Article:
group : angela russo agustìn cueto pancho lopez juan martin ...
DESCRIPTIONENGLAND. Group : Angela Russo Agustìn Cueto Pancho Lopez Juan Martin Barozzi. INDEX. Introduction Important facts Location National Identity Typical food Food Customs at Ceremonial Occasions Tipical clothes Music Religion Conclusion. introduction. - PowerPoint PPT Presentation
Group: Angela Russo Agustìn Cueto Pancho Lopez
Juan Martin Barozzi
INDEXIntroductionImportant factsLocationNational IdentityTypical foodFood Customs at Ceremonial Occasions Tipical clothesMusicReligionConclusion
England is an important and interesting country because of it`s traditions, because of it history and advances in all or most of the areas such as the technological ones. England affects the whole world and well this happens scince history began, this was the place were the machines were created at the industrial revolution.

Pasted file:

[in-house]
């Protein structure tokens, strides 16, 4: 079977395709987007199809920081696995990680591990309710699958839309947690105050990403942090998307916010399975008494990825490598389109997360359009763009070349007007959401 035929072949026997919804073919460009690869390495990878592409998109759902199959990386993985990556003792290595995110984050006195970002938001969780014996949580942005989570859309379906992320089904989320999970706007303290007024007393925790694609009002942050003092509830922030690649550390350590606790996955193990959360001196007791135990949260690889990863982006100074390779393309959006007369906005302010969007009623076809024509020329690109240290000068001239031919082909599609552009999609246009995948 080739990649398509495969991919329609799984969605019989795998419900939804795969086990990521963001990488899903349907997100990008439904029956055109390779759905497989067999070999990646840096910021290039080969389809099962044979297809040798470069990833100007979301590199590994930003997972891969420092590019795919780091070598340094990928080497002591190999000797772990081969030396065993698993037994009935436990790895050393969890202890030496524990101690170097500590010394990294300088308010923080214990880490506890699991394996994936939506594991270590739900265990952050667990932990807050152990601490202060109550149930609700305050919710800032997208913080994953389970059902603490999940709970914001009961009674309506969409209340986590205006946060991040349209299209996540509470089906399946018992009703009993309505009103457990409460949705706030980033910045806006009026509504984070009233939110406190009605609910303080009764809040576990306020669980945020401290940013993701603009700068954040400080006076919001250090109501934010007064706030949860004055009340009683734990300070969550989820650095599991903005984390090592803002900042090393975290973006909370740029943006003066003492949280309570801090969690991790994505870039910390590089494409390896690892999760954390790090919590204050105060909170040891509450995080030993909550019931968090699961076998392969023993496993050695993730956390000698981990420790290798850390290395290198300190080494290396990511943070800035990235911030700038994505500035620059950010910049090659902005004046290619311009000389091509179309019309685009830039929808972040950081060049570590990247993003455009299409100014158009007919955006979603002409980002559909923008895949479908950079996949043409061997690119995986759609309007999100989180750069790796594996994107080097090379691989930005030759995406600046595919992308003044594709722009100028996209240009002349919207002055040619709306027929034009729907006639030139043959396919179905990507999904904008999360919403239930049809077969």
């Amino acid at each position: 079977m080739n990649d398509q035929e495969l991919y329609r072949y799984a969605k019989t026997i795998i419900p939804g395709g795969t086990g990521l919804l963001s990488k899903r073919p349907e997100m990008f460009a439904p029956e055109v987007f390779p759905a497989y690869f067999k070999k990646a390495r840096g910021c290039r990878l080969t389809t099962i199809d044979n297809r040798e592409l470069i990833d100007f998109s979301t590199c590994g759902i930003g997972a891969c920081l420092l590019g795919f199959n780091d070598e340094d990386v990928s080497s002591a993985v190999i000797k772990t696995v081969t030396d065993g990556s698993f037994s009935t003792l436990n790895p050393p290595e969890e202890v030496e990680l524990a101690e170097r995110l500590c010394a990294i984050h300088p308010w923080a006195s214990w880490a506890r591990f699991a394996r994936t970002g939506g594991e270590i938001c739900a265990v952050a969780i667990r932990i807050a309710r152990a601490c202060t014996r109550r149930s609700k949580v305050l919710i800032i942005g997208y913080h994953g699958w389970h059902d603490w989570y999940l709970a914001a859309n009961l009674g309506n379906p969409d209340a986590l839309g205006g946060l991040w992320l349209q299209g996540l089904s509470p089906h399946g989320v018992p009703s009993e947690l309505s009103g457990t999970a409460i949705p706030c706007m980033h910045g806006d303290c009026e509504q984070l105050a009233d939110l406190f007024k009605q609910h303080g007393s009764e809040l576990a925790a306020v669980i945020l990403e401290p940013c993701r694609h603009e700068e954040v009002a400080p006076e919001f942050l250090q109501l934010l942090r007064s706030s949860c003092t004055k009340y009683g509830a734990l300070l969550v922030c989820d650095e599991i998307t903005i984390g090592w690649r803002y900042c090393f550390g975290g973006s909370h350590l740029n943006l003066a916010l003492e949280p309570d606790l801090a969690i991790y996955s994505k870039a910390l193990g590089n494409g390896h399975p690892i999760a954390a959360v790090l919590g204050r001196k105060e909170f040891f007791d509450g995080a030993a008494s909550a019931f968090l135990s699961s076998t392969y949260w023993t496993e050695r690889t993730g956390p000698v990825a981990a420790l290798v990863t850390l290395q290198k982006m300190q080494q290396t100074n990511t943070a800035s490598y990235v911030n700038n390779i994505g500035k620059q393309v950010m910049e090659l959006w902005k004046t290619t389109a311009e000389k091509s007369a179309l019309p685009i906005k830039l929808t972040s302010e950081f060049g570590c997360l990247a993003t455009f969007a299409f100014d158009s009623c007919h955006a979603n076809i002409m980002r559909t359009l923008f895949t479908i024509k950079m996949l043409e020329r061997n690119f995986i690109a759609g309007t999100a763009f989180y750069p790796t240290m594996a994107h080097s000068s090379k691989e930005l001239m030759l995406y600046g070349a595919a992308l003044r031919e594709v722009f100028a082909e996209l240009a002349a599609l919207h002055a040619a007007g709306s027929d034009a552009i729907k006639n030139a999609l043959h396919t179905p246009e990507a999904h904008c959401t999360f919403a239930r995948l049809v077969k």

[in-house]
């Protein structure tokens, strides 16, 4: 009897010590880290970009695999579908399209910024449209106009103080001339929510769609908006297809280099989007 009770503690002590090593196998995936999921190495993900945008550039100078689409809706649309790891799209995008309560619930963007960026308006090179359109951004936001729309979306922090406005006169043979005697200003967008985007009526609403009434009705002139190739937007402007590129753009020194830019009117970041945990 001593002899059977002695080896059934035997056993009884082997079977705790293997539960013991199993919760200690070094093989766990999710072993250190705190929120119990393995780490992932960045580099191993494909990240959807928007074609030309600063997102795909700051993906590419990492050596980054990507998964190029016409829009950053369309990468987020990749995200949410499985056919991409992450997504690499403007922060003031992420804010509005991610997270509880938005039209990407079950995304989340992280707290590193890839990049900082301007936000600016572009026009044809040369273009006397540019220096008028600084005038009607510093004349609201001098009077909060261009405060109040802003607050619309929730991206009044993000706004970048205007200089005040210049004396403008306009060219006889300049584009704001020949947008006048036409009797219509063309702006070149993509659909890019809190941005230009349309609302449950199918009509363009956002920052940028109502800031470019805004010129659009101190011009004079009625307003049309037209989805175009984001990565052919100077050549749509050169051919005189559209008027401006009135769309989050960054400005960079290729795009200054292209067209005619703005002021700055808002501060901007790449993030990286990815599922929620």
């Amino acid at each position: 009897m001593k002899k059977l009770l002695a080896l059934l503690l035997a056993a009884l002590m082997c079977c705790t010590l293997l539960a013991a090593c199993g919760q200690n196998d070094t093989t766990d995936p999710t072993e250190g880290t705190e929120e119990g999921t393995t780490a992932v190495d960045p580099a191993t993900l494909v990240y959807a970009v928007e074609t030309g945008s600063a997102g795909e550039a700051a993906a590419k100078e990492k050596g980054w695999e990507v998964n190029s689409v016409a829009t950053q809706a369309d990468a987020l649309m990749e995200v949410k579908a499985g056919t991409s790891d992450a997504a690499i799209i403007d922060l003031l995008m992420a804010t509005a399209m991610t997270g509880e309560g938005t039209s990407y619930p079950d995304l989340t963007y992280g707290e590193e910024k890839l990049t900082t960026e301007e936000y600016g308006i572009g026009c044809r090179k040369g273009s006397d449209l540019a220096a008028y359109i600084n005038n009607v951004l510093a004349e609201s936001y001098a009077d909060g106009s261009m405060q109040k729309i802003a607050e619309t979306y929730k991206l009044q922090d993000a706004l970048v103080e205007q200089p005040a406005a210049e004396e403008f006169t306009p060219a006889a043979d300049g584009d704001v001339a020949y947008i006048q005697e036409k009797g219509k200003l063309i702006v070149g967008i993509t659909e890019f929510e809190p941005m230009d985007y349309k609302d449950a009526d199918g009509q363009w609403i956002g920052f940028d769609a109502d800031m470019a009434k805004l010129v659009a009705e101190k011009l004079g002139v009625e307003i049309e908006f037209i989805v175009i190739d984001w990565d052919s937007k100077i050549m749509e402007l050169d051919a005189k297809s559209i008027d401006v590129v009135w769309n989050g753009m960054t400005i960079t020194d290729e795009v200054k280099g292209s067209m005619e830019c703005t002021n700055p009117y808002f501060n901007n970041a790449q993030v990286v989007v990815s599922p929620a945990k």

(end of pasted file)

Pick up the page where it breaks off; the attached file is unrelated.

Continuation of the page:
Important factsEngland the is a small country placed at the
north west of europe, it is part of the UK. It is a first world country and is one of the most rich ones too. It`s popular for it monuments, historical facts and products such as clothe, furniture and electronics.
His flag is:
It's in the North West of Europe, on the island of Great Britain.
England is the largest of three areas that make up Great Britain - Scotland in the North, Wales in the West and England around the centre.